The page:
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https://marinedevelopments.blog.gov.uk/2020/11/17/a-marine-licence-applicants-perspective-on-marine-planning/

A marine licence applicant’s perspective on Marine Planning

On 15 October 2020, the Marine Management Organisation (MMO) launched the latest annual monitoring surveys for the South Marine Plans, as well as the baseline monitoring surveys for the North East, North West, South East and South West Draft Marine Plans. These run until Tuesday 15 December 2020. It is important for stakeholders to contribute to the surveys so that we can continue to monitor the effectiveness of the plans and their policies. We encourage you to take a little time to provide your opinion by clicking on the relevant links below, even if you haven’t yet used the plans much, or if Marine Planning is new to you.

This blog provides some insight into how the plans have been beneficial to one of our stakeholders, and hopefully provides a better understanding about why it is important for stakeholders to get involved in the Marine Planning process.

Marine Planning: Confidence to operate for the marine aggregate industry

Sands and gravels from the seabed around England are essential for construction, land reclamation and coastal defence. These sediments were formed during the Ice Ages and the largest deposits are found in ancient submerged river floodplains and in geologically recent sand waves and sand banks. Extraction can only take place where these deposits exist and a well-planned offshore zone is critical to the future of the British marine aggregates industry. The MMO’s marine plans are a key source of information and guidance, forming a background against which companies apply for new extraction sites for these vital but finite natural resources, in a way that allows for successful coexistence with other marine activities.

The British marine aggregate industry extracts twenty million tonnes of sand and gravel each year, with marine supplies contributing over 20% of all the sand and gravel that is used by the £169bn construction sector across Britain. One third of all the construction aggregates used in London and the south east of England, where one third of all construction activity takes place, come from marine sources while marine supplies also contribute to local needs in the north east of England, the Bristol Channel and in the north west. Marine aggregates also support large coast defence projects with over 40 million tonnes used for this purpose since 1990, most recently at Bacton on the Norfolk coast.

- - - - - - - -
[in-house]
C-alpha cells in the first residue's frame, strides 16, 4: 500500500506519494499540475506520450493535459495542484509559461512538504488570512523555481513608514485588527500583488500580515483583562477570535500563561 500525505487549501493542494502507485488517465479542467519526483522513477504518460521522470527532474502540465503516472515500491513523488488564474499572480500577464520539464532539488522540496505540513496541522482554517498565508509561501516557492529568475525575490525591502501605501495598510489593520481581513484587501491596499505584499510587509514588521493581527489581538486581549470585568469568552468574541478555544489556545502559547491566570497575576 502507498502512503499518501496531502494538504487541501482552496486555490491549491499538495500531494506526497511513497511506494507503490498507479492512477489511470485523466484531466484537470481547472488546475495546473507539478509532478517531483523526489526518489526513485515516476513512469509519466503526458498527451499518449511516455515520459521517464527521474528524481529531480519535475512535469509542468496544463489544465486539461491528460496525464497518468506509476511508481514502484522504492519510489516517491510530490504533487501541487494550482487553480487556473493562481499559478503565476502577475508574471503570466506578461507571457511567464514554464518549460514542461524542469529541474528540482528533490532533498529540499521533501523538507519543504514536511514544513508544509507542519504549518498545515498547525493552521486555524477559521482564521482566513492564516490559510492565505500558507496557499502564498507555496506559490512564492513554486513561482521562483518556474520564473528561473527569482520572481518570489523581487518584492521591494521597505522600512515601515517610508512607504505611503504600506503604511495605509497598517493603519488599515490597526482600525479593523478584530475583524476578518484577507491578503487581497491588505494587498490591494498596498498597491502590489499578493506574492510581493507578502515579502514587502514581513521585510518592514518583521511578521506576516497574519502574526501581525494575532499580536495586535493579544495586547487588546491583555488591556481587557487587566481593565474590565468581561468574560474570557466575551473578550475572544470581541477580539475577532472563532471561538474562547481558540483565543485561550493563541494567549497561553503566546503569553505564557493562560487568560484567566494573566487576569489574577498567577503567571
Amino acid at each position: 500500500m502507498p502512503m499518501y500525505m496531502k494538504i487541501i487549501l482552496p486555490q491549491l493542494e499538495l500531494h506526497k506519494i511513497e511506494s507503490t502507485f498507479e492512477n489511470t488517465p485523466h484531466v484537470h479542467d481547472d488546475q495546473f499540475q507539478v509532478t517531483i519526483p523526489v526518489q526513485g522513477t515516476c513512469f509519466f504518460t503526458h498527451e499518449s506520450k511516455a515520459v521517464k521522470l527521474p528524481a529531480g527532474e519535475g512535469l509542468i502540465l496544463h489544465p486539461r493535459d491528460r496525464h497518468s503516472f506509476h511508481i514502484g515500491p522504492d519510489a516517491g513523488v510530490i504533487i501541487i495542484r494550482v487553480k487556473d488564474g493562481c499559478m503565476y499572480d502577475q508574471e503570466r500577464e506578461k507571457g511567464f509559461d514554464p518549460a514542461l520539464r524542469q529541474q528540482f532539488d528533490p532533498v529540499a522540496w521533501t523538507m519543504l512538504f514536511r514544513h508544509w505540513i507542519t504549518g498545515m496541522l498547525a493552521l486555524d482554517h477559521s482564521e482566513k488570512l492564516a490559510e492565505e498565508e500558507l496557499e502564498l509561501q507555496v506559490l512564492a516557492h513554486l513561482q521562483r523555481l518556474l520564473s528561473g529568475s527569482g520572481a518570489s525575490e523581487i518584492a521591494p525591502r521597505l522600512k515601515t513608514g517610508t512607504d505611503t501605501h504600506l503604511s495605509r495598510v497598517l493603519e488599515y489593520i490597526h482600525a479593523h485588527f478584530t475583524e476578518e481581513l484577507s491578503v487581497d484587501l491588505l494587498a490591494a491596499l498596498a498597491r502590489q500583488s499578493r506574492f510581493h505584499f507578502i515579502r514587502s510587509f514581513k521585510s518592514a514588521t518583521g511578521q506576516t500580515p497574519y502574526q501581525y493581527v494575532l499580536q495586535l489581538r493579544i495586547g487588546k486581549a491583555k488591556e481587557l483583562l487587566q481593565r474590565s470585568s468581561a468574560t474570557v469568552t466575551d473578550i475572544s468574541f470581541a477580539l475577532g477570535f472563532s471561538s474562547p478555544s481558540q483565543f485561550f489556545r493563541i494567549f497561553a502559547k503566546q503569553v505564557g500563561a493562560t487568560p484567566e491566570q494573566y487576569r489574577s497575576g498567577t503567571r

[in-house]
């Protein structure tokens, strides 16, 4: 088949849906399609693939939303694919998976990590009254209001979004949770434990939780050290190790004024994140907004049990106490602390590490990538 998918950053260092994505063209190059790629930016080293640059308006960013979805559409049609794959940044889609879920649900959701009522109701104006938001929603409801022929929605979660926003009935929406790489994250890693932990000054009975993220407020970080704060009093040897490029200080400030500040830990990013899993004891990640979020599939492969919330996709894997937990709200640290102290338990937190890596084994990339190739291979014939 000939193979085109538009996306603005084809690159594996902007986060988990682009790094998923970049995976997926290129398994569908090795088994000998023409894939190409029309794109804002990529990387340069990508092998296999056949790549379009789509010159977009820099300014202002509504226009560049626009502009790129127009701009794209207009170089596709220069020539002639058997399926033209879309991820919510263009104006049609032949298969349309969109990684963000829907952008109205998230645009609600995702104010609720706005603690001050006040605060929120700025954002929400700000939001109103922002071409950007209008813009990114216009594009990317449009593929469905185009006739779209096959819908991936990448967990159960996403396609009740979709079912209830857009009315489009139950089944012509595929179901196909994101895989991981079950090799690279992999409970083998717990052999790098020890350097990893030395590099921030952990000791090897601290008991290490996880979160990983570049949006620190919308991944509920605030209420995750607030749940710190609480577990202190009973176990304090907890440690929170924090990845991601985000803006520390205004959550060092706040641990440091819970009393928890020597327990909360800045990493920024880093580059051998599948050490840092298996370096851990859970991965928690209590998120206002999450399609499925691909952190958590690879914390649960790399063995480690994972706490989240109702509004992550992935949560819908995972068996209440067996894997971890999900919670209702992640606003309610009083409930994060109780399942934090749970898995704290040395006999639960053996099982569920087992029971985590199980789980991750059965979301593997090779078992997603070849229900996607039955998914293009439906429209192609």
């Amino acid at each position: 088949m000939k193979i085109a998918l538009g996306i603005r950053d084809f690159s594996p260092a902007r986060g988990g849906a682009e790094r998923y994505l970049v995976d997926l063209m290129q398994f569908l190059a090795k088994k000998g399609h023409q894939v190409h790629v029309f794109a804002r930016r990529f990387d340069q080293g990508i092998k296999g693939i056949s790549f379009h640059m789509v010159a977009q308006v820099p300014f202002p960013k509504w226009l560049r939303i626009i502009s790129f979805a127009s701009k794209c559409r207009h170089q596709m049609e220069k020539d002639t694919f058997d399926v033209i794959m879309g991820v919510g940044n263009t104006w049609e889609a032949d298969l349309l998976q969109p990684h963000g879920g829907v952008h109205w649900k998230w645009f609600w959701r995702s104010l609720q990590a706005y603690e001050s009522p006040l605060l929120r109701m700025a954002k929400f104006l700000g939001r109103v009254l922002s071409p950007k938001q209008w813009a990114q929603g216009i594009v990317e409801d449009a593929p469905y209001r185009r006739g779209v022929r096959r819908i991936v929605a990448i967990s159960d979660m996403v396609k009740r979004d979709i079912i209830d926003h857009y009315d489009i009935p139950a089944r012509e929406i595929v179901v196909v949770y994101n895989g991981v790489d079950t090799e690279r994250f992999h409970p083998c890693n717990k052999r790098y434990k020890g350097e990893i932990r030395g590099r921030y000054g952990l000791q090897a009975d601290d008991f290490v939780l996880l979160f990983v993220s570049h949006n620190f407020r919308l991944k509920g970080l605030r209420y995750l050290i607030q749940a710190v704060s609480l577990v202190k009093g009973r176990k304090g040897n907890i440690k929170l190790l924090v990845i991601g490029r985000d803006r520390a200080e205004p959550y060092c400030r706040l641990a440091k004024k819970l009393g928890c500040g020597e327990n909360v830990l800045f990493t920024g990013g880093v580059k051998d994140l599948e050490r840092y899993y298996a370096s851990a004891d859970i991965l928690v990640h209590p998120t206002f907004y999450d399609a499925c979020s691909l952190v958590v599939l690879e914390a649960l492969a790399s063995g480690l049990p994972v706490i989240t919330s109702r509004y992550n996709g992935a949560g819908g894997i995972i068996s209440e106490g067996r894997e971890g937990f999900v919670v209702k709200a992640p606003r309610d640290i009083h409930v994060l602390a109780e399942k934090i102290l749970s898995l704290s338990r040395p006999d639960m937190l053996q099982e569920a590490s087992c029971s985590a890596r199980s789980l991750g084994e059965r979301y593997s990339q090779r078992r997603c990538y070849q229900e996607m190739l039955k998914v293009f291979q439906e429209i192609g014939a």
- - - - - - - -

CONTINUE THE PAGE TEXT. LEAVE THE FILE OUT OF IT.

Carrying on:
Lizard Point in Cornwall UK

The marine aggregate sector welcomes the marine plans that now form a more robust, efficient and proportionate planning regime. Specific plan policies are in place to safeguard marine aggregate resources. These recognise not only licensed sites, but also protect application areas and resource areas for future use.

The long-term view provided by marine plans gives the industry confidence to operate, providing greater certainty for businesses, particularly where significant capital investment is required, all the while assessing how these activities coexist with other users of the marine area. This enhanced confidence is reflected in recent decisions to invest in replacement purpose-built sand and gravel dredgers and new wharf infrastructure. This should ensure that the marine aggregate sector can maintain its contribution of essential construction materials over the next two decades and beyond.

Have your say

Marine plan policies cover a wide array of matters, including access, marine aggregates, aquaculture, conservation, heritage, seascape, renewables, ports, shipping, tourism and recreation. We want to know from you how the Marine Plans and their policies are being used in the south, north east, north west, south east and south west marine plan areas.

The monitoring surveys are different from the consultation on the Draft North East, North West, South East and South West Marine Plans that ran earlier this year. We are interested in how these, and the South, Marine Plans are being used to inform development of terrestrial Local Plans. We are also interested in how they are being applied in development management. Whether you have used the plans yet or not, your feedback is important.

 

 

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